Women are conditioned to spend much of our time, energy, and money focusing on how we look with the main goal of being “approved of.”

I have an MBA with a focus on Corporate Finance, and a big part of my education was spent learning to evaluate investment opportunities. As I grew tired of “dieting” and was exploring a new method of reaching my goals from Team Fitbliss, I found it interesting to apply economic policies to the fads in the diet industry I was working to get away from.

Shifting to logic over emotion when it came to my body and goals,  I began to make a shift in perspective.

How can we apply the concept of investment evaluation in our financial goals to our fitness goals? 

The principles for choosing the best investment are usually taught in terms of money and financial decision making, but they can apply to other things too, such as our time, energy, emotions, physical presence, space of mind, etc.

What if, for just a second, we thought about our time and energy as resources and performed an analysis on the investments we are expected to make in our appearance as women?  What is the return on investment (or in other words, the gain or loss we get from investing our time/energy) we receive as women for making investments in adhering to beauty standards?

A quick definition of return on investment (ROI) from tells us: “ROI is a popular metric because of its versatility and simplicity. Essentially, ROI can be used as a rudimentary gauge of an investment’s profitability… If an investment’s ROI is net positive, it is probably worthwhile. But if other opportunities with higher ROIs are available, these signals can help investors eliminate or select the best options. Likewise, investors should avoid negative ROIs, which imply a net a loss.” (Read more: Return On Investment (ROI) Definition | Investopedia

Basically, if you take whatever you get out of an investment, and subtract whatever it cost you – you are left with the value your investment created for you.

When I did a personal assessment of the return on investment that I get for my own time and energy spent on being small and “skinny” here is what I found the returns for myself to be:

  • Attention from men (often negative sexual objectification)
  • Approval and less judgment from other women (friends) who are always on diets and working toward being skinny
  • Feeling like I was “worthy” and “sufficient” (“superior” even) while I was able to maintain the “skinniness”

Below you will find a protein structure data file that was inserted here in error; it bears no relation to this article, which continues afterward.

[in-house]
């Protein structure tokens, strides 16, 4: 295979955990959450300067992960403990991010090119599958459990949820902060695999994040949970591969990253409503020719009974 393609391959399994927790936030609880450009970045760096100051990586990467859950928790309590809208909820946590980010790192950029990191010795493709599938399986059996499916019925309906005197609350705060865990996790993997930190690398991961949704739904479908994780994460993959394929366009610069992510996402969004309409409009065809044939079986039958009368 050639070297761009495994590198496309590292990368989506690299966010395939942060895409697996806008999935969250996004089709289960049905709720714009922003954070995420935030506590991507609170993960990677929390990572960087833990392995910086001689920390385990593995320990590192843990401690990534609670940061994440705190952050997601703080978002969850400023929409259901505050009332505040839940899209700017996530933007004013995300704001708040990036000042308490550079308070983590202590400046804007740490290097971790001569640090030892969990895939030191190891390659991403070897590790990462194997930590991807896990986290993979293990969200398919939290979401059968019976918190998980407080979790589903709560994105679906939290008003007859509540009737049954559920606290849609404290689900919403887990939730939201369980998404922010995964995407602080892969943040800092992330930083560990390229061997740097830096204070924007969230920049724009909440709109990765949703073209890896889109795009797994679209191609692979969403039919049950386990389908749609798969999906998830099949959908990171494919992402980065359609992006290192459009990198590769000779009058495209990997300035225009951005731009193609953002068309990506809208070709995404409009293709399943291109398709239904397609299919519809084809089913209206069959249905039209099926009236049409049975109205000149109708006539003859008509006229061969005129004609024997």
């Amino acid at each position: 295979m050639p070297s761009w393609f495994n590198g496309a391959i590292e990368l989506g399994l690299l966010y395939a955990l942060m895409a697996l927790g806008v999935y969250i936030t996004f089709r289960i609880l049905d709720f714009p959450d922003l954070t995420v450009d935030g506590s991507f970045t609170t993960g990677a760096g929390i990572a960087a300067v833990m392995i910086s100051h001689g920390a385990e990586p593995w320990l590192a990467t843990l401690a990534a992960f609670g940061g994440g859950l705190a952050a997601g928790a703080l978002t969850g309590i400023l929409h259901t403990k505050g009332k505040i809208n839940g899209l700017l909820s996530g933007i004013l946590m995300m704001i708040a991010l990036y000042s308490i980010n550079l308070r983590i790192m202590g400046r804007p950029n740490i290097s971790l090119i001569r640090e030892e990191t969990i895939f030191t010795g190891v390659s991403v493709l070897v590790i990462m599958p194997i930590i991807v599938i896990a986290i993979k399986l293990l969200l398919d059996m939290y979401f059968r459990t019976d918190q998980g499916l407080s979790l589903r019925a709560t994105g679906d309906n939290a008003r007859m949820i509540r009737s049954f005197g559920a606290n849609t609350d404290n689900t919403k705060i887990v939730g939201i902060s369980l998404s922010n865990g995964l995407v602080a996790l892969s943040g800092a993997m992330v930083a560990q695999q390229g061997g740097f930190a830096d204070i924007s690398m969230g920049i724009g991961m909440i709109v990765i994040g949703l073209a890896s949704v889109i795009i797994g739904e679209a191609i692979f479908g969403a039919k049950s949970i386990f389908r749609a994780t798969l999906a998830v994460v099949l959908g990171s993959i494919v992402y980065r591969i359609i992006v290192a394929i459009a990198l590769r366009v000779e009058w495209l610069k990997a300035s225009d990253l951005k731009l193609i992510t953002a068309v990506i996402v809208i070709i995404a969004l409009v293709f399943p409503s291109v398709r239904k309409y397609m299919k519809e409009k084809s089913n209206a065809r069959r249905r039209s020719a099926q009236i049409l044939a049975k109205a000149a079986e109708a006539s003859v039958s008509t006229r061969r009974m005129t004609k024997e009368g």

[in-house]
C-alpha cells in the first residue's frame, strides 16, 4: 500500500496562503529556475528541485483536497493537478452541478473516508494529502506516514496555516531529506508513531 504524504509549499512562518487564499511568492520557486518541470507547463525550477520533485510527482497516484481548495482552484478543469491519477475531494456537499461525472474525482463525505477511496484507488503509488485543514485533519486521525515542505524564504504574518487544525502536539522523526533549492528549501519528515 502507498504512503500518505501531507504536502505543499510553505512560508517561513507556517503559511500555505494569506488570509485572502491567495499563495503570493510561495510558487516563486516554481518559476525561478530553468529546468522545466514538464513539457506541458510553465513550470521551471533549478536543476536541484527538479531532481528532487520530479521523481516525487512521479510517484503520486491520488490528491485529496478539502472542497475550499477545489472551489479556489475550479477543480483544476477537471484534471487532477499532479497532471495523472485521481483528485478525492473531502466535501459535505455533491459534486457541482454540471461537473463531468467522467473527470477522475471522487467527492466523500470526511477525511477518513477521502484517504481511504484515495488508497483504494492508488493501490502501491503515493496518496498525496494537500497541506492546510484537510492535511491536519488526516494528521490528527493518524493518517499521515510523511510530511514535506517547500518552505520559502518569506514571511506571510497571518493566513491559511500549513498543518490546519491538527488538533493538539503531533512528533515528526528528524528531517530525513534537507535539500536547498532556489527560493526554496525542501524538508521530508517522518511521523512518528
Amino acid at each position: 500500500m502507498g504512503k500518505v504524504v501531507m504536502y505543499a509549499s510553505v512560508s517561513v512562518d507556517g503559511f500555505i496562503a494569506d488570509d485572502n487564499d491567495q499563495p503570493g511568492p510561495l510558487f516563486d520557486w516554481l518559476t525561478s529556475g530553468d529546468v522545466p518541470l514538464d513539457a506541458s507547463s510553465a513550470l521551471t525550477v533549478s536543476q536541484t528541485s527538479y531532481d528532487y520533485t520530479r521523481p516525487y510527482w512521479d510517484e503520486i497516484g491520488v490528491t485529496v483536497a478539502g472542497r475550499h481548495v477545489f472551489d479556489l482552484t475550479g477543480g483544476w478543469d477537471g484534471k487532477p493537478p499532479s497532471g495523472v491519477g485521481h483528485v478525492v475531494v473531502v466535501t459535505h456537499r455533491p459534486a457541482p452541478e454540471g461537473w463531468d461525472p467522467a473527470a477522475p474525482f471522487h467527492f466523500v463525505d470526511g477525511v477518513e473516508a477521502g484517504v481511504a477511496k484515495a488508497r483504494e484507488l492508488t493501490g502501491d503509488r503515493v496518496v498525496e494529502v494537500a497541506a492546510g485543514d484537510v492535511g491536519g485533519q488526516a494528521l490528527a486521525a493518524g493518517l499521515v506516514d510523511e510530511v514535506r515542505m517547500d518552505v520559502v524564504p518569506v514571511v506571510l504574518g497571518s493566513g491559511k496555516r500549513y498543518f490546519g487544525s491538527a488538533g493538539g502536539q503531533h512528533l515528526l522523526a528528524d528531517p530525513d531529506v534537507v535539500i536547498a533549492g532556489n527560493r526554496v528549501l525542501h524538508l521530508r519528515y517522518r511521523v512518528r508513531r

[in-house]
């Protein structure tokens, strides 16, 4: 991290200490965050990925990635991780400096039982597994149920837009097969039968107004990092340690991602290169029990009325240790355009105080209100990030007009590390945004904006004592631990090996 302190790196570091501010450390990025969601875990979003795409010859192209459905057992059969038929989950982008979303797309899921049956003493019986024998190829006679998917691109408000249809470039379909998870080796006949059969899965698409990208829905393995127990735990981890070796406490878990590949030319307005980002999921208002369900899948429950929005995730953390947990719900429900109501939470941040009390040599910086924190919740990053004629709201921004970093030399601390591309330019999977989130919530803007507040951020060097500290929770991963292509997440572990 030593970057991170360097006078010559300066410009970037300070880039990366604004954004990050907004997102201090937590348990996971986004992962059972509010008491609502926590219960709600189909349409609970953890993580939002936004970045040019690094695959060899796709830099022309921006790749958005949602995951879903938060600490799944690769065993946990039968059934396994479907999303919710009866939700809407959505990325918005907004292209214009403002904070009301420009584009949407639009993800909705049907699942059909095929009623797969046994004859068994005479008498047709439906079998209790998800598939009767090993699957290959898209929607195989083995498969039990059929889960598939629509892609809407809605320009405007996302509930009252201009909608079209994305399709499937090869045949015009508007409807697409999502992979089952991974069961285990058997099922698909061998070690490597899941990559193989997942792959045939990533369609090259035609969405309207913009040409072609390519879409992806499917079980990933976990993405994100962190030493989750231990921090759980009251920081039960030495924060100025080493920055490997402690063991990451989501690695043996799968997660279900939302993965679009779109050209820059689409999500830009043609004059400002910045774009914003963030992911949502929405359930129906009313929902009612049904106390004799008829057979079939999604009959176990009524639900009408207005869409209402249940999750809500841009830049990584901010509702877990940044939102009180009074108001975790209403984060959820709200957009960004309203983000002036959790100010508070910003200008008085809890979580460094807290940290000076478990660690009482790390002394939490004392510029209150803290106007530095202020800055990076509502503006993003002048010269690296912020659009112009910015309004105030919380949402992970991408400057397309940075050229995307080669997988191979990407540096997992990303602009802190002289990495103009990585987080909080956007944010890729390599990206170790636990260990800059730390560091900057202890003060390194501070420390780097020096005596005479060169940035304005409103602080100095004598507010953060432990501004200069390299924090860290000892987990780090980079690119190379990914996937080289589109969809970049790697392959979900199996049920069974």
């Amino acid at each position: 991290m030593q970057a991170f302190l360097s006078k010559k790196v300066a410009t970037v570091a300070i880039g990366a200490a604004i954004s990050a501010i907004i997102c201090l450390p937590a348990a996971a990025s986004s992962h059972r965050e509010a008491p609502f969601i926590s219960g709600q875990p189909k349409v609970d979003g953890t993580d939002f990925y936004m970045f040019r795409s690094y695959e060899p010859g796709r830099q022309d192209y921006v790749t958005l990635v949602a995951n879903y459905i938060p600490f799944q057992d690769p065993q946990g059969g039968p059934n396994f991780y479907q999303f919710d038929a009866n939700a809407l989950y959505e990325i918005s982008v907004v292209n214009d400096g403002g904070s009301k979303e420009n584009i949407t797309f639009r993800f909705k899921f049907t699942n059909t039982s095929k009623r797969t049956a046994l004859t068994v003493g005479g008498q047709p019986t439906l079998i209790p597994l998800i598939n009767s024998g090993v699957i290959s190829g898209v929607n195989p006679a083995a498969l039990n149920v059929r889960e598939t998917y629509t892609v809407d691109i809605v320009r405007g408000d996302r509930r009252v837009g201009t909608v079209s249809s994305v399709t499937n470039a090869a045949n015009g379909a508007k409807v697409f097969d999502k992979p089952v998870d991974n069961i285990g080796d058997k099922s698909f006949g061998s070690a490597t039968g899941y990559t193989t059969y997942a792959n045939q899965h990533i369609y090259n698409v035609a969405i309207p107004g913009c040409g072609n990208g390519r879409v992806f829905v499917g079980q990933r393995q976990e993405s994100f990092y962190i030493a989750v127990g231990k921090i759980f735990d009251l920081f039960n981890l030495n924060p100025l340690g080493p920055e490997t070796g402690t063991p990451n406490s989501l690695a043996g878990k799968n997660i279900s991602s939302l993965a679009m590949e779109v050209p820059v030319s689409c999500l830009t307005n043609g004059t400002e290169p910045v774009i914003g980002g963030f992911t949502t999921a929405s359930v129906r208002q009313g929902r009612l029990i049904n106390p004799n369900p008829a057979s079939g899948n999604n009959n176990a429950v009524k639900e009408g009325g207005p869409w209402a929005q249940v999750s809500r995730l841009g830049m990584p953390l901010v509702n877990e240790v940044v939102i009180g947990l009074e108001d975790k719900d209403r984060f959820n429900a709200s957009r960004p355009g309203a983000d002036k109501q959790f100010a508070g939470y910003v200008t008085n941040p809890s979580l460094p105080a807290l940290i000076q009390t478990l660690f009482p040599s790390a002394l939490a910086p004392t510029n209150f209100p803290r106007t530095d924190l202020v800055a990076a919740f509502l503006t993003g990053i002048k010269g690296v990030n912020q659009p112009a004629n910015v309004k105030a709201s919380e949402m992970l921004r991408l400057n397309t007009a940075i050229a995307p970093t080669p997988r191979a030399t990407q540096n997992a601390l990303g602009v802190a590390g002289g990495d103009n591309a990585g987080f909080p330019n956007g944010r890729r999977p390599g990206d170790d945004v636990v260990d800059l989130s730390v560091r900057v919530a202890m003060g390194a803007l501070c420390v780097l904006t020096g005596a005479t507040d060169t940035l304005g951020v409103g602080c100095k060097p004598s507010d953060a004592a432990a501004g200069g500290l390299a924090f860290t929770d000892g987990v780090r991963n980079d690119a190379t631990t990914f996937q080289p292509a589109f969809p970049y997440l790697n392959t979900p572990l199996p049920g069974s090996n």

Meanwhile, here is what it cost me to fit this “approved of” ideal”

  • The ability to focus or be my best in my career
  • Time with family and friends because I was in the gym so often and avoiding foods that weren’t “clean”
  • Sleep and any feelings of satisfaction when it came to my eating habits-I was tired and hungry almost all the time
  • A calm, healthy state of mind-I had huge surges of anxiety, depression and disordered eating patterns when I “fell off” the routine
  • The feeling that life was enjoyable and fun because I felt so isolated


When I did the ROI on this, it clearly appeared that the costs of this outweighed the returns, meaning I was getting a net loss for my investment.

When I asked why I was expected to spend my time on something that was a net loss for my quality of life, the conclusion I reached is that societal beauty standards, though prevalently adhered to, can often distract women from reaching their full potential as human beings.  I wasn’t comfortable with this.

When I asked myself if other investment opportunities with higher ROIs were available, the answer was clear.  So, I decided to stop investing my time and energy in being “skinny” and to reallocate my resources to things that have positive returns and create value in my life.

Here is my list of investments with higher ROIs than being “small and skinny:”

  • My work and career
  • My relationships with my family and friends
  • My peace of mind and a sense of balance
  • My long-term physical health


I’m investing in powerlifting and tracking macros because these things give me a positive return on both my mental health and physical health.  I no longer have disordered eating patterns and I no longer care what others think about what my body looks like.

I invest time and energy into being fully present at work and with my family and friends.  I get the returns of better work performance and better relationships from these investments. Overall, the investments I’m making today give me peace of mind and a sense of balance, and the value created for me by those things is infinitely greater than the value created by being “small.”  The approval of society is often of low value and can truly be a distracting investment for women.  We all deserve the option to assess that investment BEFORE making it.

Because of this experience, I’ll forever be asking myself if how I’m “investing” is creating the highest possible value for me, and I’ll forever be telling other women they are entitled to making conscious decisions about how they invest their time and energy, despite what society may tell us. We are more than just bodies and we are entitled to create value for ourselves, no matter what.




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